“Places remember what people forget.”
Richard Powers, The Overstory
I recently saw a documentary about sentinel trees. Sentinel trees have witnessed major events in history. For example, they were examining the trees in Gettysburg, PA who saw the bloodiest battle of the Civil War.
It got me thinking of all that trees observe. In the White Mountains of California, there are Great Basin bristle cone pine trees that are thousands of years old. What have they seen in their lifetimes? Pioneers in covered wagons searching for prosperity in the new west? Curious and inventive citizens have certainly sampled their bark for medicinal purposes.
I thought of all of the trees in my own history. Like that mammoth oak that had the tire swing in my friend’s backyard growing up. I was afraid of that tire swing because the tree was the size of a building! The tire swing was high above the ground. The yard had a steep slope, so it would swing right over her mother’s garden. One day, I twisted up my courage and attempted to master the tire swing. I did not ride in the middle of the tire like most kids. I decided to straddle the top of the thing and ride away! Little did I know I would get frightened mid-flight, let go and landed directly in her mother’s vegetable garden—just a foot or two away from the tomato stakes. I could have been impaled! Yet, I looked up and saw the tree. Its green canopy above signified that I was OK.
There was also another tree in my backyard. It provided shade for the whole yard. I believe it was another mighty oak, perhaps maple. I used to collect the large leaves in the fall and pretend they were dollar bills. My dolls were the richest toys in all of Cortland, New York. They had many leaves with which to buy their jewels, cars and houses.
My brother was a fan of our crab apple trees on the side of our house. He and his friends would pick them and hurl them at each other in vicious apple fights. I remember being scared of even touching the crab apples because our mom warned us not to eat wild fruit. I don’t know if my brother cared. He just wanted to engage in battle.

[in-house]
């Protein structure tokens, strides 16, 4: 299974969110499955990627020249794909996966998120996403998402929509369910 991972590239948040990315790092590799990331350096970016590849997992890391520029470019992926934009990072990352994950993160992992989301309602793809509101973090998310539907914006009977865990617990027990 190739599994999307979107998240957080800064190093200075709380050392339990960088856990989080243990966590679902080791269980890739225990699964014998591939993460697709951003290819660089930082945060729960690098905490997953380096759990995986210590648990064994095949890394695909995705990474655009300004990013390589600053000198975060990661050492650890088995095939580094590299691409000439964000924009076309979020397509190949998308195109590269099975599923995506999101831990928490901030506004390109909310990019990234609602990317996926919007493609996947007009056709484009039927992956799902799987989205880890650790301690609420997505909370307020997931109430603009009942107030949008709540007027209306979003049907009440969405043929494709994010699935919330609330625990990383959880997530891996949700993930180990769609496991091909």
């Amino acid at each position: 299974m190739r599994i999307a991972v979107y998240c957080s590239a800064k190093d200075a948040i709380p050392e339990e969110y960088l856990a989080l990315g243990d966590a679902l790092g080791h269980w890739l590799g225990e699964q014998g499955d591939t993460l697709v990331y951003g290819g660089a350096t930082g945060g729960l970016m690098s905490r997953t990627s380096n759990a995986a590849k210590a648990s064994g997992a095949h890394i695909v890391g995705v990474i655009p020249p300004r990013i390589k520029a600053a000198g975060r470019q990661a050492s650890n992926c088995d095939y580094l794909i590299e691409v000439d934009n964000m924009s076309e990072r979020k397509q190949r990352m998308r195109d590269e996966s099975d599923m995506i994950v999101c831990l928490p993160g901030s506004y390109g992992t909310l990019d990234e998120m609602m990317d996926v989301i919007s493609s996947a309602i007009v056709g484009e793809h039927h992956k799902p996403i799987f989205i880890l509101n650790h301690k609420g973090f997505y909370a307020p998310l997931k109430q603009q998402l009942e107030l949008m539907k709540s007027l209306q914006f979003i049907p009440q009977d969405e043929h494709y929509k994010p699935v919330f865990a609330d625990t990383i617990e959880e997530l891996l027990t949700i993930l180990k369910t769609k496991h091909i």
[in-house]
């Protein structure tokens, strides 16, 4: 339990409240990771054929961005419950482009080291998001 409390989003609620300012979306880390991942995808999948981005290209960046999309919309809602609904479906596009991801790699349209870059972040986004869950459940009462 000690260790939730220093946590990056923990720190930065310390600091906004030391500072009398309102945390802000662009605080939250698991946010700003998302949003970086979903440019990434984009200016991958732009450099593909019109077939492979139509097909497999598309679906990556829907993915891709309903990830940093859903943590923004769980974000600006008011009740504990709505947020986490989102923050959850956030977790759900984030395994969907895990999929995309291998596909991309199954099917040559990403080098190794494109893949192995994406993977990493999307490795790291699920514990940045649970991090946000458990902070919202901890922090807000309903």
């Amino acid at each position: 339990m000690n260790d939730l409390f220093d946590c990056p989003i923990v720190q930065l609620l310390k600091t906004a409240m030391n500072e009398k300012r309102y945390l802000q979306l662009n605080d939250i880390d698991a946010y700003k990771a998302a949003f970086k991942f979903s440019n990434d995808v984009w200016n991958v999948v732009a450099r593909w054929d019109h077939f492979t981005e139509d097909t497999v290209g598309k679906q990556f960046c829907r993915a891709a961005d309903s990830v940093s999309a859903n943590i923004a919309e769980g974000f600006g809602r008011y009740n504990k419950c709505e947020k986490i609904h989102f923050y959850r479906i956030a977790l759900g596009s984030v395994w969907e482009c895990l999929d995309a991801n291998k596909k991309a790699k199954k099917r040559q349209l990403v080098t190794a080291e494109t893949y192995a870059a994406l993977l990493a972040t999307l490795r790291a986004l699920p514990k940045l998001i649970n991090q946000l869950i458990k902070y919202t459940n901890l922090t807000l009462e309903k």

Trees are silent witnesses to so many events. They not only see the mischief of everyday life, but have been bystanders to pivotal moments in history. There are trees still alive in Dallas, Texas that observed the assassination of President Kennedy. There are also trees around Orchard House in Concord, Massachusetts that had a front row seat to Louisa May Alcott’s family history she so lovingly recounted in classics such as Little Women and Little Men.
I am on my back porch now looking at the pines in our backyard and think about all they have seen while we have lived here. These pines have witnessed the growth of our two kids, my reading and writing back here, the kids and I whistling at the birds in their branches and many, many family celebrations filled with food, wine, bubbles, sprinklers and songs. Our daughter finds solace in the small wooded area in our backyard. She used to build wooden sculptures out of downed limbs. It was looking like the Blair Witch Project in our backyard for a while.
As writers, we have a lot to learn from sentinel trees, these silent spectators. Observe. Take it all in. Be in the background for a while. Just watch. See what unfolds.